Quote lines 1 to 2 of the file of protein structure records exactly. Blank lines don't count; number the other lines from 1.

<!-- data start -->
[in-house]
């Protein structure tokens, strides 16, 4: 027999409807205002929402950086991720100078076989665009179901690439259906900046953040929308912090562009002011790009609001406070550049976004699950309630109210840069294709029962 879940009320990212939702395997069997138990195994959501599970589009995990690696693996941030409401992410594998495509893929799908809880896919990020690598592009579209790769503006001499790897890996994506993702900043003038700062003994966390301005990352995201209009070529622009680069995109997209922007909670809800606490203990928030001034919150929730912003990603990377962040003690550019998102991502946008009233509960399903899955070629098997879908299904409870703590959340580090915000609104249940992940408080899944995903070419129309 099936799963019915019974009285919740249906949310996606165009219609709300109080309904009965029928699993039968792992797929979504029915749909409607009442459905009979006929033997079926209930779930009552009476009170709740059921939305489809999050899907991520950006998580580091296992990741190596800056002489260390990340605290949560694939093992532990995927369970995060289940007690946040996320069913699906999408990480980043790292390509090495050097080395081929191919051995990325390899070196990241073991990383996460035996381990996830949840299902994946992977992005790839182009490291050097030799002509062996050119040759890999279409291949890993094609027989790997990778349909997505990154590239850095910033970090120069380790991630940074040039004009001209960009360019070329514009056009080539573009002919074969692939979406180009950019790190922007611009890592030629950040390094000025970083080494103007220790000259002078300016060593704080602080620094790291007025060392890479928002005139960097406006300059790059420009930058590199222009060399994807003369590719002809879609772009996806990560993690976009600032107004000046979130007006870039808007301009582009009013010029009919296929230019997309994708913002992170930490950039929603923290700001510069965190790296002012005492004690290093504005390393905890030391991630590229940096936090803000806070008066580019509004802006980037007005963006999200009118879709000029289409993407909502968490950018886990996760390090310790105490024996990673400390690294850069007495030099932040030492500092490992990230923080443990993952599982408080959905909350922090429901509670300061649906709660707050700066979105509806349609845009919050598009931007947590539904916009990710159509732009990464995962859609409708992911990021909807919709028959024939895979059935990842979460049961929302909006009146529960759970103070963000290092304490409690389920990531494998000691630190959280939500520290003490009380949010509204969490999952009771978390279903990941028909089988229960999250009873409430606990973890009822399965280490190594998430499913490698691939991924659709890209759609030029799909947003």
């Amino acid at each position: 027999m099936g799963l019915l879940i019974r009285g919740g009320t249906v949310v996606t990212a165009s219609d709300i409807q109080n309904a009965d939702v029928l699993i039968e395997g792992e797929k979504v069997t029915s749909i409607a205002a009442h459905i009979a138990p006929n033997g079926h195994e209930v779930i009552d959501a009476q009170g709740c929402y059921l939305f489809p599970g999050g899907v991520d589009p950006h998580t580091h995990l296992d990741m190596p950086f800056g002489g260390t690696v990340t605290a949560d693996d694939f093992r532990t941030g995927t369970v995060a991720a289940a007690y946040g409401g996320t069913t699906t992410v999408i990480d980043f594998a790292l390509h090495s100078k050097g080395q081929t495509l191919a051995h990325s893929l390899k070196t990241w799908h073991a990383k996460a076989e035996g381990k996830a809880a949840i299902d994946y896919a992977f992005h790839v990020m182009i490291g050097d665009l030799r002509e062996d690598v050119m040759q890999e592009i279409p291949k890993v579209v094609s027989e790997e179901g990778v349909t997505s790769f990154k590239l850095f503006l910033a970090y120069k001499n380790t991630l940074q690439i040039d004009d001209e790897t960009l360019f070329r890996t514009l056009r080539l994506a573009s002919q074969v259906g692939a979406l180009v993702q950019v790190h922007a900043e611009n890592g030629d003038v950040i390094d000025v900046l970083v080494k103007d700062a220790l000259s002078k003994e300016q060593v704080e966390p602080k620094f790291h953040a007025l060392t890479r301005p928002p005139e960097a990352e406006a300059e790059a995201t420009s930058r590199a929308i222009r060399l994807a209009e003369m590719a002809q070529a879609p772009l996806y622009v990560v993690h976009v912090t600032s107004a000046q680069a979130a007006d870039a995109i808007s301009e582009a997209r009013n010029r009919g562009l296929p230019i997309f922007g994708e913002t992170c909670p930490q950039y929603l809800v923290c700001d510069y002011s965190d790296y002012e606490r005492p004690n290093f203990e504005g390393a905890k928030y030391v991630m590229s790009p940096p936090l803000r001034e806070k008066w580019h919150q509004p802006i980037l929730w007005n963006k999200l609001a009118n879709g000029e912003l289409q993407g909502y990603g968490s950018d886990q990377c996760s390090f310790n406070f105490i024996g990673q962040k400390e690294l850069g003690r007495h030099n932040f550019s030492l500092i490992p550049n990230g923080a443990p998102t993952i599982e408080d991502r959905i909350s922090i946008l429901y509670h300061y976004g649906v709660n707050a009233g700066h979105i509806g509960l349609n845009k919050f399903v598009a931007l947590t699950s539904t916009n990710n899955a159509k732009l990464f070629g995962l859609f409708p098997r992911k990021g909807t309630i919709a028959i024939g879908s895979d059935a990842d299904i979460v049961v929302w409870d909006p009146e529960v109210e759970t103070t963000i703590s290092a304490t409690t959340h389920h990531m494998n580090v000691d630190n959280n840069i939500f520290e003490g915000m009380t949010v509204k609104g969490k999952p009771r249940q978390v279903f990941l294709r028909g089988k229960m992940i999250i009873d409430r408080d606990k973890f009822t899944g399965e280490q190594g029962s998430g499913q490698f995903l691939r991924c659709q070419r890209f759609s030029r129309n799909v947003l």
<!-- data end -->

[in-house]
């Protein structure tokens, strides 16, 4: 027999409807205002929402950086991720100078076989665009179901690439259906900046953040929308912090562009002011790009609001406070550049976004699950309630109210840069294709029962 879940009320990212939702395997069997138990195994959501599970589009995990690696693996941030409401992410594998495509893929799908809880896919990020690598592009579209790769503006001499790897890996994506993702900043003038700062003994966390301005990352995201209009070529622009680069995109997209922007909670809800606490203990928030001034919150929730912003990603990377962040003690550019998102991502946008009233509960399903899955070629098997879908299904409870703590959340580090915000609104249940992940408080899944995903070419129309 099936799963019915019974009285919740249906949310996606165009219609709300109080309904009965029928699993039968792992797929979504029915749909409607009442459905009979006929033997079926209930779930009552009476009170709740059921939305489809999050899907991520950006998580580091296992990741190596800056002489260390990340605290949560694939093992532990995927369970995060289940007690946040996320069913699906999408990480980043790292390509090495050097080395081929191919051995990325390899070196990241073991990383996460035996381990996830949840299902994946992977992005790839182009490291050097030799002509062996050119040759890999279409291949890993094609027989790997990778349909997505990154590239850095910033970090120069380790991630940074040039004009001209960009360019070329514009056009080539573009002919074969692939979406180009950019790190922007611009890592030629950040390094000025970083080494103007220790000259002078300016060593704080602080620094790291007025060392890479928002005139960097406006300059790059420009930058590199222009060399994807003369590719002809879609772009996806990560993690976009600032107004000046979130007006870039808007301009582009009013010029009919296929230019997309994708913002992170930490950039929603923290700001510069965190790296002012005492004690290093504005390393905890030391991630590229940096936090803000806070008066580019509004802006980037007005963006999200009118879709000029289409993407909502968490950018886990996760390090310790105490024996990673400390690294850069007495030099932040030492500092490992990230923080443990993952599982408080959905909350922090429901509670300061649906709660707050700066979105509806349609845009919050598009931007947590539904916009990710159509732009990464995962859609409708992911990021909807919709028959024939895979059935990842979460049961929302909006009146529960759970103070963000290092304490409690389920990531494998000691630190959280939500520290003490009380949010509204969490999952009771978390279903990941028909089988229960999250009873409430606990973890009822399965280490190594998430499913490698691939991924659709890209759609030029799909947003």